The case was afoot!

The case was afoot! Following where we left off, I was getting some concerning symptoms and, at the time, nothing that explained it. I ...

Thursday, 17 August 2017

The case was afoot!

The case was afoot!


Following where we left off, I was getting some concerning symptoms and, at the time, nothing that explained it. I did the sensible thing that anyone would do and I decided to visit my doctors. 

I went through the usual rigmarole of booking an appointment as everyone you have to get past the gatekeepers of the appointment diary... The receptionists. Now I have no issue with them personally, however, I do have an issue with them all the questions under the sun when they are not medically (or triage) trained.

Once 20 questions were finished I got my appointment, a doctor I hadn't heard of (I had been a patient at the same surgery since birth). This didn't concern me as you just trust in their judgement. A few days passed and my appointment had arrived. The Wednesday came and I promptly got to my doctor's surgery and sat patiently amongst the coughing and spluttering with a general feeling of there was nothing to be concerned about. I went in when called and gave all my concerns about my symptoms with my typing and judgement errors. My doctor took my blood pressure (unusually high for me) and then proceeded to check my reflexes (which I found unusual) and gave that concerning "Hmmm..." which instantly had my overthinking. Being the practical and doctor she seemed to be she advised that she was going to refer me to a neurologist at the hospital and I would hear from them by Monday. Confused as to why I was being referred I asked what was it for. My doctor advised that I had increased reflexes on one side and decreased on the other (that meant nothing to me) I did the standard "Ah ok... *Nod* " as if to say I understood.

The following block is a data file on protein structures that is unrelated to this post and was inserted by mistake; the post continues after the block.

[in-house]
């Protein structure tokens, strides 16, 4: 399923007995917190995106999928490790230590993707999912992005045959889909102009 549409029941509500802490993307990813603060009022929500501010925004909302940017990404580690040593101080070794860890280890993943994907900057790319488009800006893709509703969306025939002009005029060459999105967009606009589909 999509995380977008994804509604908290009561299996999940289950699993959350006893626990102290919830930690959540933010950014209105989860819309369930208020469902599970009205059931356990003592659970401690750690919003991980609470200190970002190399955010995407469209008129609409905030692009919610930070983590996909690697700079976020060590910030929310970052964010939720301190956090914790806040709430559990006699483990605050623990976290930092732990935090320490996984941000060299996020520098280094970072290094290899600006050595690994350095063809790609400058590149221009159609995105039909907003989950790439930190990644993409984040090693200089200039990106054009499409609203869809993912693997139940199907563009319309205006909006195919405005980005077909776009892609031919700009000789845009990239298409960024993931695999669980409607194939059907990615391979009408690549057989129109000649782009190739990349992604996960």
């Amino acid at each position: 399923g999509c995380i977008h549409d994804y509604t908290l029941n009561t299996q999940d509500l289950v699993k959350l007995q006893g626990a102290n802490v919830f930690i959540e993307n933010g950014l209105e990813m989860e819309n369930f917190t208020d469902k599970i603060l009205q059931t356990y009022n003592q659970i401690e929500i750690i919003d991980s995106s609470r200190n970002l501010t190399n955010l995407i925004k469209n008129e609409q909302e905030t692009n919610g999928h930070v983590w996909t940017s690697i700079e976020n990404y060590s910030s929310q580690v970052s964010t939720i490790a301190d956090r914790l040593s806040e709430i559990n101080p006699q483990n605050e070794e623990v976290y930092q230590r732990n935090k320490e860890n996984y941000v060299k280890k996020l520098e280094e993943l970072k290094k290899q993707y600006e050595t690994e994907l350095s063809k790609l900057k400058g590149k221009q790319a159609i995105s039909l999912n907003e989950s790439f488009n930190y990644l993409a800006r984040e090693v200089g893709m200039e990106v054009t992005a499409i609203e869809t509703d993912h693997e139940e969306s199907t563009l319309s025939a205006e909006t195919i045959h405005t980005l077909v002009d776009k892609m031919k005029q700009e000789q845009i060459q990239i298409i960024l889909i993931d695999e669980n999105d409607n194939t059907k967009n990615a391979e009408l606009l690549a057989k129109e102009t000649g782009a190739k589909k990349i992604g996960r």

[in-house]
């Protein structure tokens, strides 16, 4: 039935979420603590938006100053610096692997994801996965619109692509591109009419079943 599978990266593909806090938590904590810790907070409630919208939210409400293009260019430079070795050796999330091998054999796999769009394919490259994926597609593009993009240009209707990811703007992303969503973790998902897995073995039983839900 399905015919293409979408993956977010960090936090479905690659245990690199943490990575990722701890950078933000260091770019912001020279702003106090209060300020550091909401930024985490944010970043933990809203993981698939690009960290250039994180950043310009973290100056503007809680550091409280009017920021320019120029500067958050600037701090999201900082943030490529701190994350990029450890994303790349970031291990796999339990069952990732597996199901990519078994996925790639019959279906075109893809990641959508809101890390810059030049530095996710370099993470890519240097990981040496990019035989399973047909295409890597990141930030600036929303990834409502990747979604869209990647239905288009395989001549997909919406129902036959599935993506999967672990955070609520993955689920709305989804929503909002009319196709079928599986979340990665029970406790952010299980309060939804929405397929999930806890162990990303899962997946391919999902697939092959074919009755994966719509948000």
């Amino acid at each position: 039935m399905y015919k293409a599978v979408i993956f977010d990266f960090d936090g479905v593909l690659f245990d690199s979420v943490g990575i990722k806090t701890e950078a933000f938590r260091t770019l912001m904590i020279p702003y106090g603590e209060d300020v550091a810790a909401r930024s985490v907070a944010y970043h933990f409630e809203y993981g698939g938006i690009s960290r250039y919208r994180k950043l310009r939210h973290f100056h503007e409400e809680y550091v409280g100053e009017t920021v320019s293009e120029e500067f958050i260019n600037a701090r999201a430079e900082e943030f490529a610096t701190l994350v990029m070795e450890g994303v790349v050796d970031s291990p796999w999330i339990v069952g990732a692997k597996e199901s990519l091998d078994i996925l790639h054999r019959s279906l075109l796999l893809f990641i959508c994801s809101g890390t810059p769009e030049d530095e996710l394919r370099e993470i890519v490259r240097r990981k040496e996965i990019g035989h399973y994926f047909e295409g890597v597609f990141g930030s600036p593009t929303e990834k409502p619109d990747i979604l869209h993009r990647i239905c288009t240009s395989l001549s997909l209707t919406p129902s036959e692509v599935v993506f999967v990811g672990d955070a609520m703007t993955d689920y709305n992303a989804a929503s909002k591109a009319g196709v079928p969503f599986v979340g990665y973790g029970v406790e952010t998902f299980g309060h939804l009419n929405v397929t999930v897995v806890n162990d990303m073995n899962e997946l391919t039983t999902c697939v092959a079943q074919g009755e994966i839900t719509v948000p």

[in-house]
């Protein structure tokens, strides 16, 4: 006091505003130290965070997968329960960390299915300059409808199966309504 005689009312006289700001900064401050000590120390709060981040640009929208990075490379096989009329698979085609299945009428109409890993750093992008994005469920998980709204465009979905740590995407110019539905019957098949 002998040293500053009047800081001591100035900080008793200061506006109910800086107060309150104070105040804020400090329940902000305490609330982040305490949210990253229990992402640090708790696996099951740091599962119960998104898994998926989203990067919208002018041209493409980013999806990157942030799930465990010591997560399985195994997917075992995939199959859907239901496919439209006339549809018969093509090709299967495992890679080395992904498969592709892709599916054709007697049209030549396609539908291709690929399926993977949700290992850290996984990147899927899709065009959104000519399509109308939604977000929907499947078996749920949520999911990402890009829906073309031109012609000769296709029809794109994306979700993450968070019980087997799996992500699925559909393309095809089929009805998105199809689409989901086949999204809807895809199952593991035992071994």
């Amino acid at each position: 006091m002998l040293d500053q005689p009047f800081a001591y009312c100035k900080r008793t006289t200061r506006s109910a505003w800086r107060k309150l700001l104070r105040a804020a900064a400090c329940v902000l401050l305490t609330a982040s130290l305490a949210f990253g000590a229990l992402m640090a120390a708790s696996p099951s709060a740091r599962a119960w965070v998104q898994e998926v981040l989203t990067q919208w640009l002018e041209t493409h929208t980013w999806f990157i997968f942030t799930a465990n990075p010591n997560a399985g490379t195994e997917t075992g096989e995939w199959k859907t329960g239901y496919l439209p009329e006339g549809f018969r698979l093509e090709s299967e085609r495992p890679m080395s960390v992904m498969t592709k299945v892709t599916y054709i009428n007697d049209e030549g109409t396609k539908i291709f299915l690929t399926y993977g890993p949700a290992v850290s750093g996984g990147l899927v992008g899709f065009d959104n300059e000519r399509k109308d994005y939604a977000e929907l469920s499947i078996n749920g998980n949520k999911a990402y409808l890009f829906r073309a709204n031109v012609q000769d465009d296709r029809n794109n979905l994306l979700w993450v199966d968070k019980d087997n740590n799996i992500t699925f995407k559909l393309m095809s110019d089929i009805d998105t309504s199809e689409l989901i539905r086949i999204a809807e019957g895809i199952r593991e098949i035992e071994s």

I left the doctors in a rather bemused state not being quite sure about what was happening but thought that if it was anything more serious they would have perhaps sent me to the hospital, little did I know, the moment I walked through my front door, I got a call. The same doctor I had just left. Without the usual introductions and pleasantries, you would generally expect she advised that she had spoken to the on call Neurologist Registrar (someone who deals with urgent queries and referrals on that chosen day) and was advised that I needed to go to the hospital a.s.a.p, no explanation just "The neurologist registrar wants to see you now, in the neurology department at the N&N.

I quickly grabbed my wallet and keys and jumped into my clapped out Toyota Corolla and made my way there, definitely worried and smoking like an absolute chimney in the car. Bear in mind at the time I lived 15 minutes away from the hospital, I must have smoked 4-5 cigarettes on that journey alone.